Letter: Solar not a wondrous investment

Letter: Solar not a wondrous investment

There are 54 comments on the Oroville Mercury-Register story from Jan 30, 2011, titled Letter: Solar not a wondrous investment. In it, Oroville Mercury-Register reports that:

May I suggest that the emperor has no clothes? I read the E-R's glowing assessment of solar power at Butte College with some amusement.

Join the discussion below, or Read more at Oroville Mercury-Register.

LMAO

Irvington, KY

#26 Feb 2, 2011
South County wrote:
I don't know where the 20 year figure comes from either. The truth is that PV modules in current production will still be making power long after we are all gone.
As I stated, my goal is to become more independent of PG&E. This can be done a little at a time while paying cash for components.
The small system I have has already proven itself during long-term power outages. So I guess I have the last laugh while my neighbors are all shivering in the dark.
When the grid is down, electricity cannot be purchased at any price. What value is placed on that? How does that figure into the ROI calculations?
$900 and a extention cord.

&fe ature=related
John D

Chico, CA

#27 Feb 2, 2011
Solarman wrote:
<quoted text>Hey institutionalized pard! Drive a car? What's the pay back on that? Yeah PG&E IS laughing. Luddites such as yourself are part of the problem instead of part of the solution. Before YOU skew production numbers by cherry picking something YOU think proves your point. Propose some real numbers for a real installation. Where did you get the idea 20 years is the life of a system? You do understand that in 20 years electricity will not cost 15 to 20 cents a KWh like it does today?.
If your off grid system lasted 40 years you are still only down to 27 cents per kwh.

80 years to get to 13.5 cents per kwh.

All assuming no maintenance costs, no component failures - ever.

---

What is most disconcerting is that if the government stoped passing out those 30 percent subsidies the whole solar industry would dry up and blow away.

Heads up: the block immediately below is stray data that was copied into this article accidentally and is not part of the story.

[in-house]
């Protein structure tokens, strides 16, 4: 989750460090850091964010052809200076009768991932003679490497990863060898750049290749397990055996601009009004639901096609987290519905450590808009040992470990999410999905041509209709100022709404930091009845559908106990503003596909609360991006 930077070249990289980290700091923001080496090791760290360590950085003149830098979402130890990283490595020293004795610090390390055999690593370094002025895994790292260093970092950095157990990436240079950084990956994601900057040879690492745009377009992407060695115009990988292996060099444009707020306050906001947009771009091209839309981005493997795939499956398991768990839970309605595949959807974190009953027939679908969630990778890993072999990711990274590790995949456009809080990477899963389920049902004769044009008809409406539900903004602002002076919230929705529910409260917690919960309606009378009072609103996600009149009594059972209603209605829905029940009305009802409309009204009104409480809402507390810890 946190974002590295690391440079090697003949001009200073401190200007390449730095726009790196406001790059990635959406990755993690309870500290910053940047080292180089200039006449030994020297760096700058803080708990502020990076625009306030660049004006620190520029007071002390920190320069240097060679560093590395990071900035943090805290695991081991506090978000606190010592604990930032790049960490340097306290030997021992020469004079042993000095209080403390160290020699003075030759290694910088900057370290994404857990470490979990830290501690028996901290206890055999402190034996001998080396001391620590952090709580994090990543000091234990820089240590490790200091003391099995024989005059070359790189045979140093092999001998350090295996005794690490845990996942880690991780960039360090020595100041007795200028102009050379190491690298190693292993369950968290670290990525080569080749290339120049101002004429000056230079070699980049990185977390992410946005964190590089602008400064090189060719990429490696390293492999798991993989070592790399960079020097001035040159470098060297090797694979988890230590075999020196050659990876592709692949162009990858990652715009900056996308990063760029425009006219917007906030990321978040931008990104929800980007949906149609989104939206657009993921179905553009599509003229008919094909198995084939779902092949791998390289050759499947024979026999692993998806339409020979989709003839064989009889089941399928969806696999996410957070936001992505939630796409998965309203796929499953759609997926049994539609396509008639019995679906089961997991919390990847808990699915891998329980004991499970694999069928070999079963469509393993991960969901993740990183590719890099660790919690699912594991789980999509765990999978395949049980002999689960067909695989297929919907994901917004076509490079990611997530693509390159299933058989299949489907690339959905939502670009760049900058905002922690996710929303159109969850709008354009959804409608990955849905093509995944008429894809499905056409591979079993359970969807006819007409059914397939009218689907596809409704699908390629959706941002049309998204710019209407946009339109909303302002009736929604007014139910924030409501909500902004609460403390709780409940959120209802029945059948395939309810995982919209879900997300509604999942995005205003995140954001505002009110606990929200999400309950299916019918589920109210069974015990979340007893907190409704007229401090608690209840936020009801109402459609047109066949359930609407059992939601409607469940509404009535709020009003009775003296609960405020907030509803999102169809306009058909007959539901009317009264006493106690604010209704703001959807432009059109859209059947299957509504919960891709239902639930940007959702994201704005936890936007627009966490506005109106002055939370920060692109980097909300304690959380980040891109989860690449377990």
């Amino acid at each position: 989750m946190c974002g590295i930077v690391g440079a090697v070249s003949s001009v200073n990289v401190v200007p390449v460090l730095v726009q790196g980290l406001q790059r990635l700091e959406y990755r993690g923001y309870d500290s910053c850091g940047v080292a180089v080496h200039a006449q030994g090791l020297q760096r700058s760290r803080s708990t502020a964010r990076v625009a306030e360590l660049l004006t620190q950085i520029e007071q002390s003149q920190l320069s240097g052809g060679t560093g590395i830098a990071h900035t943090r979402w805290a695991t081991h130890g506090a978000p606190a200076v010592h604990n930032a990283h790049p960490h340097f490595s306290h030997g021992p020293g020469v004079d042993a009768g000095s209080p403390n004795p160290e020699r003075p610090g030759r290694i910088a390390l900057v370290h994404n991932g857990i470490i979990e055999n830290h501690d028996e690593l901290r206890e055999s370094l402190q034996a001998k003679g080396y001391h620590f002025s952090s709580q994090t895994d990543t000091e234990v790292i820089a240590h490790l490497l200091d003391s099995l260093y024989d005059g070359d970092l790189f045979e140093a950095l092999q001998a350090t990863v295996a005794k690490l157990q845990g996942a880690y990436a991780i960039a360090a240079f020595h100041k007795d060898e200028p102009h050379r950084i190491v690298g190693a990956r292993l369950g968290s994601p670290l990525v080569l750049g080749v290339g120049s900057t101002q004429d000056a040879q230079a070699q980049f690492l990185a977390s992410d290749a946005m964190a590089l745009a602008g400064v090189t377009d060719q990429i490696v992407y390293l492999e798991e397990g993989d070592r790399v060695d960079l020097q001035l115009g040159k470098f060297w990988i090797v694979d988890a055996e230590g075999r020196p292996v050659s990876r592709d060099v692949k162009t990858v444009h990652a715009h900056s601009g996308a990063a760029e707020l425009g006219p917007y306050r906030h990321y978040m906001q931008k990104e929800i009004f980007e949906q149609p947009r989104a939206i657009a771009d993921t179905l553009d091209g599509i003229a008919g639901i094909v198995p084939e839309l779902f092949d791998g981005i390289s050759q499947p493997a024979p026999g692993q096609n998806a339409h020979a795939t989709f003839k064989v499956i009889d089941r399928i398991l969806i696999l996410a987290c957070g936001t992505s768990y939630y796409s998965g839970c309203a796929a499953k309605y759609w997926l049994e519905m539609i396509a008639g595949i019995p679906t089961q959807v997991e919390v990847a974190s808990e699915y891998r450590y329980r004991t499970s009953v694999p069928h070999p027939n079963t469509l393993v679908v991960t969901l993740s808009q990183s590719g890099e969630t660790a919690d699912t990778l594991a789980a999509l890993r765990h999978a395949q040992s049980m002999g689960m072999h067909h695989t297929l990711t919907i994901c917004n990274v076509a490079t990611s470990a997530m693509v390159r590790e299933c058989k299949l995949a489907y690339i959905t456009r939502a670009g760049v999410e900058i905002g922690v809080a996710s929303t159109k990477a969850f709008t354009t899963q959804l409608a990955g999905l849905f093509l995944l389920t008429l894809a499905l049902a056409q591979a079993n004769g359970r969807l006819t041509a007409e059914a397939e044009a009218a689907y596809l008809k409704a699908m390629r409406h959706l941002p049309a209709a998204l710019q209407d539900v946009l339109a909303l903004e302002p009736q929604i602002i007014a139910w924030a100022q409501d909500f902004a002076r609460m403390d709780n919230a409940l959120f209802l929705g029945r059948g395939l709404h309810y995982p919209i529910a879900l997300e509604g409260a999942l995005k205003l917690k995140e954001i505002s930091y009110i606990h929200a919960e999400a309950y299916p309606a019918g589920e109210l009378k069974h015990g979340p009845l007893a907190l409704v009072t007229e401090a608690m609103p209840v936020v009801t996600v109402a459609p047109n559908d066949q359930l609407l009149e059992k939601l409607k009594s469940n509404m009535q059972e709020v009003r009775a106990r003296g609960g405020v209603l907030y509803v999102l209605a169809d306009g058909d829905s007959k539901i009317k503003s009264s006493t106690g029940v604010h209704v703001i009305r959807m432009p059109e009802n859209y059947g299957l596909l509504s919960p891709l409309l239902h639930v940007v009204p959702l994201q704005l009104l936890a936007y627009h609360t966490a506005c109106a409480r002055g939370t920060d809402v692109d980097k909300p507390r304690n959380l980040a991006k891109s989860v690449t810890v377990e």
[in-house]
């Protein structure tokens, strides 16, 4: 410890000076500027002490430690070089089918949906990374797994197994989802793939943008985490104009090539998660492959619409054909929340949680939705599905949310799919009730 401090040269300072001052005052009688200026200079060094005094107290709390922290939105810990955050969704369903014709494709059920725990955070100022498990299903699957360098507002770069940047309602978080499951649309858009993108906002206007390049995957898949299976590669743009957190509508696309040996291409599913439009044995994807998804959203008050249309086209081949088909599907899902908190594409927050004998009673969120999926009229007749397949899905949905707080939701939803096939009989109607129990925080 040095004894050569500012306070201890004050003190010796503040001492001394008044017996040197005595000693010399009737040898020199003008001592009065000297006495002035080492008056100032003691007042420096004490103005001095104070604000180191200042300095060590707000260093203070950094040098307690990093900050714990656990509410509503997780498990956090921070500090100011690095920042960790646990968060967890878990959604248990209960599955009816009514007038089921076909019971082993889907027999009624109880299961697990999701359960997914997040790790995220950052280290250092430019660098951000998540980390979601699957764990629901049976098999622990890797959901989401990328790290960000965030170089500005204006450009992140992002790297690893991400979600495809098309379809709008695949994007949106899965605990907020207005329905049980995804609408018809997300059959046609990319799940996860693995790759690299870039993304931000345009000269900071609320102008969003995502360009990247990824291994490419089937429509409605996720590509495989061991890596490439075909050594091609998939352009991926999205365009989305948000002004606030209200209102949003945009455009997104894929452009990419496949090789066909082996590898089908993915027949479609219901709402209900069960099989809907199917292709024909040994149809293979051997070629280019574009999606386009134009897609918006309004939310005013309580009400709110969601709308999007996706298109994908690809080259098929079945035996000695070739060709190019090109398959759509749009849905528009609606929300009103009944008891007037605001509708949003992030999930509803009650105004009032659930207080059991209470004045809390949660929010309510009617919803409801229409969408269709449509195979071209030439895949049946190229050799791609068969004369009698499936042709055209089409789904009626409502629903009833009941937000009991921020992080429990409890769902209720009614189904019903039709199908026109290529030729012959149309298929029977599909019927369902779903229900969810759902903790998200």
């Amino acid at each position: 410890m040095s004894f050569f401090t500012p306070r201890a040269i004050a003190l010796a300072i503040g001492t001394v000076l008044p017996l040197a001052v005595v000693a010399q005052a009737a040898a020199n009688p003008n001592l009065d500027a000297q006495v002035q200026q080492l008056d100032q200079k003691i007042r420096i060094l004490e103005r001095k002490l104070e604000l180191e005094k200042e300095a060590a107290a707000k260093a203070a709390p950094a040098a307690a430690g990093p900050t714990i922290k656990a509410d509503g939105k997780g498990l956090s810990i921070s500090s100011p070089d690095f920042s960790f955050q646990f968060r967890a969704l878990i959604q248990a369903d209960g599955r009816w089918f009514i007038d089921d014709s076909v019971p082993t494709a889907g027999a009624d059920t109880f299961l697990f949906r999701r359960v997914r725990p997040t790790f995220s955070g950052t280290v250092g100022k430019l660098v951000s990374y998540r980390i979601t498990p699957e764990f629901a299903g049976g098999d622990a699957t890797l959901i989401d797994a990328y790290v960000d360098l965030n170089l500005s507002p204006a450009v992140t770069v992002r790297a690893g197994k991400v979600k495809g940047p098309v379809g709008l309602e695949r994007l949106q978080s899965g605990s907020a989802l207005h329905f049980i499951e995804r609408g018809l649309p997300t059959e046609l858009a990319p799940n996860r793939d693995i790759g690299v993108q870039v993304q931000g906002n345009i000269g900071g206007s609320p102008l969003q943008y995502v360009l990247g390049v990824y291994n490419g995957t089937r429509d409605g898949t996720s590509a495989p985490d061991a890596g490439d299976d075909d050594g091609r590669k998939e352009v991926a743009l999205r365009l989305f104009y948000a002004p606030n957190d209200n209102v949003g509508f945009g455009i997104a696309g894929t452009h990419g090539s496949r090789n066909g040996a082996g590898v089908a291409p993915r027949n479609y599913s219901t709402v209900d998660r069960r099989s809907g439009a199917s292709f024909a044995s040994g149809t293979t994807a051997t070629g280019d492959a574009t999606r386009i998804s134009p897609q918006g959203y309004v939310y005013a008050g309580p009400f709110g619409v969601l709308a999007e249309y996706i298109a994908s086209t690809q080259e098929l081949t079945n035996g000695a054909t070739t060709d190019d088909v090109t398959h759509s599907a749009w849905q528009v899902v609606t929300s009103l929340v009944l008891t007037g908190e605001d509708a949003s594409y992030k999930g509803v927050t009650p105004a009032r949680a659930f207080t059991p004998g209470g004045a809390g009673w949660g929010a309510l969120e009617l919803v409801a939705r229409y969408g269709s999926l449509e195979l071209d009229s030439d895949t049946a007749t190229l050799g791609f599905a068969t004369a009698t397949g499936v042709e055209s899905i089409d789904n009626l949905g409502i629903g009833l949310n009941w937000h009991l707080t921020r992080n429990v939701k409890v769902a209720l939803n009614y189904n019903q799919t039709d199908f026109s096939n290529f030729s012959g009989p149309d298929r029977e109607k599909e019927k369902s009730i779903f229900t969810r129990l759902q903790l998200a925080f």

As stated in an article in the San Jose Mercury News this past Sunday an energy analyst described Solyndra as a "disaster waiting to happen".

“I'm Not Grumpy, I'm in Pain.”

Since: Feb 09

Butte County

#29 Feb 2, 2011
LMAO wrote:
<quoted text>$900 and a extention cord.
http://www.youtube.com/watch?v =P9y-d8OB9IsXX&feature=rel ated
LMAO is right. Backfeeding one leg of a home electrical system with a 2Kw generator using a suicide cord? Hilarious and dangerous at the same time. Not to mention illegal.

Notice how the cameraman sweeps right past the microwave oven, coffeemaker and toaster without noting how they are NOT being powered by the generator? Turn on one of those and you will hear the sound of silence as the generator stalls.

I can power more with my solar/battery setup without having to listen to a roaring generator, with less than the cost of the generator invested...and I don't have to buy fuel!

Yes, thank you for the LMAO!
Solarman

Yucca Valley, CA

#30 Feb 2, 2011
John D wrote:
<quoted text>
If your off grid system lasted 40 years you are still only down to 27 cents per kwh.
80 years to get to 13.5 cents per kwh.
All assuming no maintenance costs, no component failures - ever.
---
What is most disconcerting is that if the government stoped passing out those 30 percent subsidies the whole solar industry would dry up and blow away.
As stated in an article in the San Jose Mercury News this past Sunday an energy analyst described Solyndra as a "disaster waiting to happen".
You've apparently missed the institutionalized part. Off grid is done for "other" reasons. Perhaps the local utility wants to put the entire burden of upgrading their infrastructure for an entire area on one customer. If it would cost $1 million to get electricity to a site $250,000 looks like a bargain. As for the 30% "subsidy", it was not always there, but there were people who installed a solar PV system on their home just the same. People in PG&E and SCE spheres of influence with their tiered electric rate structure have driven people to install some solar PV to offset or eliminate their electric bills. With the new panel micro-inverter technology that can be increased one panel and micro-inverter at a time, the cost of installing solar PV is coming down. The up side to the panel/micro-inverter type of system is each panel is isolated from failures or shading that has an overall effect on solar production. The panel/micro-inverter topology is also able to send information over the house wiring and you can monitor the system from the internet. You can see daily power generation for system and each panel. You can also see if a panel or micro-inverter is failing, which one and replace that unit. Look up ehphase energy, GE Andalay for examples.
Praxis

Morocco, IN

#31 Feb 2, 2011
South County wrote:
<quoted text>